Financial Aid and the College Persistence of the African American Male Student

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Low student completion rates have increased pressure on college and university administrators across the country to raise retention and graduation rates and have forced the review of many practices on campus. This qualitative study aimed to examine the effects of financial aid on higher educational persistence among African American males. Semi-structured interviews with African American male students were conducted to identify perceptions of the financial aid department and financial assistance related to successful persistence among the identified population. Findings from the interviews showed the perceptions of factors that created successful persistence were (a) meaning interactions with financial aid, (b) percentage of aid coverage, (c) family expectations/support, (d) and additional financial aid opportunities. A detailed analysis revealed that the student participants agreed that staff/student relationships and financial aid stability were important factors related to the retention of African American male students. Students also indicated that the percentage of aid covering their tuition/fees is a huge factor when assessing which college to attend. In addition, family expectations/support were connected to enrolling in a university but were not an important factor in retention when considering financial hardships that arise for college students. Finally, implications for practice and recommendations for future research were identified. The study findings might be helpful to college and university administrators needing to improve student completion rates. The findings might also be helpful to African American male students seeking a college or university to attend.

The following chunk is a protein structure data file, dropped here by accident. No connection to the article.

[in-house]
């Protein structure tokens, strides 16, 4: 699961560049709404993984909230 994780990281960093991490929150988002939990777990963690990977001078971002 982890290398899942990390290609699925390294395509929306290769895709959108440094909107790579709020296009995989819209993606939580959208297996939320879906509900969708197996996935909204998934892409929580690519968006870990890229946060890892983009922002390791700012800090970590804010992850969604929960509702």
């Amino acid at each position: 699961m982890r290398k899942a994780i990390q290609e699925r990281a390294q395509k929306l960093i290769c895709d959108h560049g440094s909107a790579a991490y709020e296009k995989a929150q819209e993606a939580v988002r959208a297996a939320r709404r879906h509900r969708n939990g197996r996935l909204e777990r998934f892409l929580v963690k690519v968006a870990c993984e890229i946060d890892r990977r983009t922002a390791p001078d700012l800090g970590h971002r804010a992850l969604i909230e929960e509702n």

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  • 03/04/2024
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